Air Force, Navy Take Steps to Restore Nuclear Forces’ Reputations

By Stew Magnuson
A November report on the state of the U.S. military’s nuclear weapons delivery programs was the latest in a long list of indignities that have plagued the Air Force and Navy.

When it came to the two services’ nuclear weapons enterprise, the report written by retired Air Force Gen. Larry D. Welch and retired Navy Adm. John C. Harvey said, what enterprise?
“The review did not find a coherent, integrated structure and synchronized set of activities that could be characterized as a DoD ‘nuclear enterprise,’” the report said.

The Welch-Harvey review, along with an internal report, were ordered by then Secretary of Defense Chuck Hagel following missteps, scandals and long-term neglect by the two services responsible for delivering the nation’s nuclear weapons. While the Department of Energy develops, manufactures and maintains the warheads, the Air Force and Navy must ensure that the personnel and platforms are in place to deliver them.

Controversy has touched upon all three legs of the so-called nuclear triad: intercontinental ballistic missiles, airborne bombers and submarines.

An early indication that something was wrong came in 2007 when six AGM-129 ACM cruise missiles — each loaded with a nuclear warhead — were mistakenly transported from Minot Air Force Base in North Dakota to Barksdale Air Force Base in Louisiana. No one noticed the missing warheads for 36 hours.

Later came scandals in both services where junior officers cheated on qualification exams.

Meanwhile, the Air Force put control of its bombers and missiles under one roof when it created its Global Strike Command in 2008. Consolidating the two missions was an attempt to solve some of the problems facing the nuclear enterprise.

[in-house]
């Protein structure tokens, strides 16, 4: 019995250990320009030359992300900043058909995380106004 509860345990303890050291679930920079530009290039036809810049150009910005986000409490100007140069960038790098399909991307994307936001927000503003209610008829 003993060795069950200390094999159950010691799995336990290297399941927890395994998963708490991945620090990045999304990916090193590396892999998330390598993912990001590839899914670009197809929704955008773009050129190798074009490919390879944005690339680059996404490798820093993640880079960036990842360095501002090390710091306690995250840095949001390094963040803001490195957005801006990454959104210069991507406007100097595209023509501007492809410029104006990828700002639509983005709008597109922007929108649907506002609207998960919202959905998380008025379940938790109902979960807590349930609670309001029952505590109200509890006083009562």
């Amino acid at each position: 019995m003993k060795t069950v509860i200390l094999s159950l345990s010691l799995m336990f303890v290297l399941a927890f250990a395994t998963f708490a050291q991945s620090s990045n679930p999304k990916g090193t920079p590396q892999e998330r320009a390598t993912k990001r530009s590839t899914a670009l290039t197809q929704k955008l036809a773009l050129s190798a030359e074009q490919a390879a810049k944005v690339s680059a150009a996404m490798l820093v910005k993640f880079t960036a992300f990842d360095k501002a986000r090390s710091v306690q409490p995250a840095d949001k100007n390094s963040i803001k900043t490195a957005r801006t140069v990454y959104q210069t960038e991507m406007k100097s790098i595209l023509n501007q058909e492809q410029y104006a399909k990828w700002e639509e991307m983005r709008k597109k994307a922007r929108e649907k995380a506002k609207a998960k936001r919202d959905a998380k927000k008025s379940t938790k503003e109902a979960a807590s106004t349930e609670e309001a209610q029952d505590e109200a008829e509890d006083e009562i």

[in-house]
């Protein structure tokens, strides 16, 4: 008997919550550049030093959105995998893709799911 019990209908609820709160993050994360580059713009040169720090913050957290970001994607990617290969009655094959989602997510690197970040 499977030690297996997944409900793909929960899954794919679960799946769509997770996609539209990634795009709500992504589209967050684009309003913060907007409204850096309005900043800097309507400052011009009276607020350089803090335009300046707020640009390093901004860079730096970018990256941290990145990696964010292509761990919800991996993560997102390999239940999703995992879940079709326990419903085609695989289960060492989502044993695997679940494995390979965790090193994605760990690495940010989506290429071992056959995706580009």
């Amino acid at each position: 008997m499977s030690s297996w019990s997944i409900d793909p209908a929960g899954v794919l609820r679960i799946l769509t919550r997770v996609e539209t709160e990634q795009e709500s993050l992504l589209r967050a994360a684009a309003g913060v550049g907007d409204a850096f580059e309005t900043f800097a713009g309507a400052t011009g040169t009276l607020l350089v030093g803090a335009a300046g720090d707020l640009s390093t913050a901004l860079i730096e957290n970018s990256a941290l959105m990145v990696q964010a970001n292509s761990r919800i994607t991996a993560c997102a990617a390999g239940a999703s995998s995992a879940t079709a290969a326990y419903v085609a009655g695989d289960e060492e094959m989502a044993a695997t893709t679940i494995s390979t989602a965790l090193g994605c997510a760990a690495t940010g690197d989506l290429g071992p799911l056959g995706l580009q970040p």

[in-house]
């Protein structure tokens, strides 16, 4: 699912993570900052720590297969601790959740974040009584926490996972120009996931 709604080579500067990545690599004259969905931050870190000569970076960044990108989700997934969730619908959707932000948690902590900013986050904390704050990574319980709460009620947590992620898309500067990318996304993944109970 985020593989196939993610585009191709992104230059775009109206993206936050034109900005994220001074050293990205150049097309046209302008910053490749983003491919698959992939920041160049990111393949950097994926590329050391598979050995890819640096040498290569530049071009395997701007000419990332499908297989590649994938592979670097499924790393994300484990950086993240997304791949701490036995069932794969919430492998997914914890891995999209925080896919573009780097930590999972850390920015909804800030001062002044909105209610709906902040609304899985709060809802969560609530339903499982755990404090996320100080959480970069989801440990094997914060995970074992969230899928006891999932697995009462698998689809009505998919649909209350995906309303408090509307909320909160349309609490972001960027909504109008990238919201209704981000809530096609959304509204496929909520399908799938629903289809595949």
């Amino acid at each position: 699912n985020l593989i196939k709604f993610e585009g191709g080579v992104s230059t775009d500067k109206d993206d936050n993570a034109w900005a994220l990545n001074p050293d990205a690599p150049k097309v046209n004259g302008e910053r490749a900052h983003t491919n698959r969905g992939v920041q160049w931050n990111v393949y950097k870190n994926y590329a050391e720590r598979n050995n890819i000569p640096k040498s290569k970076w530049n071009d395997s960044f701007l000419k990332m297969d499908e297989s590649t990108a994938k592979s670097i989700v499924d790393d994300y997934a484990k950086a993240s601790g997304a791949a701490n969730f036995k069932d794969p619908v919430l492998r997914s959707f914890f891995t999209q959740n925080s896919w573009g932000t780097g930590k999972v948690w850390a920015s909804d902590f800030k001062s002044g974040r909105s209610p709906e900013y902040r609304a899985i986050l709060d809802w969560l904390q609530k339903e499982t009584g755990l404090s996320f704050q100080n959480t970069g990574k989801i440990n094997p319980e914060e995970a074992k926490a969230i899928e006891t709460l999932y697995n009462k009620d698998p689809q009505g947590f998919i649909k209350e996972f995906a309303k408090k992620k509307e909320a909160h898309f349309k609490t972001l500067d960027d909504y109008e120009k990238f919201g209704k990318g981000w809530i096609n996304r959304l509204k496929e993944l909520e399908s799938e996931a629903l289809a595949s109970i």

Six years later, Welch and Harvey’s “Independent Review of the Department of Defense Nuclear Enterprise” found that little had changed. It generally lauded the lower ranking servicemen and women who had to contend with the draconian responses to the earlier scandals, but slammed leadership for not straightening out systemic problems and for failing to provide personnel with the equipment and conditions needed to carry out the mission.

Maj. Gen. Garrett Harencak, Air Force assistant chief of staff for strategic deterrence and nuclear integration, said the report was tough to swallow, but a necessary exercise to put the Air Force on the right path.

“Yes, some of the recommendations were critical. Most of them were spot on. Some stung a bit. Some left a mark, but in the end, it was vitally important for us to get that out into the light of day,” he said at an Air Force Association breakfast.

The Air Force prior to the November release of the independent review was already taking measures to reform the way it conducts operations under the force improvement program.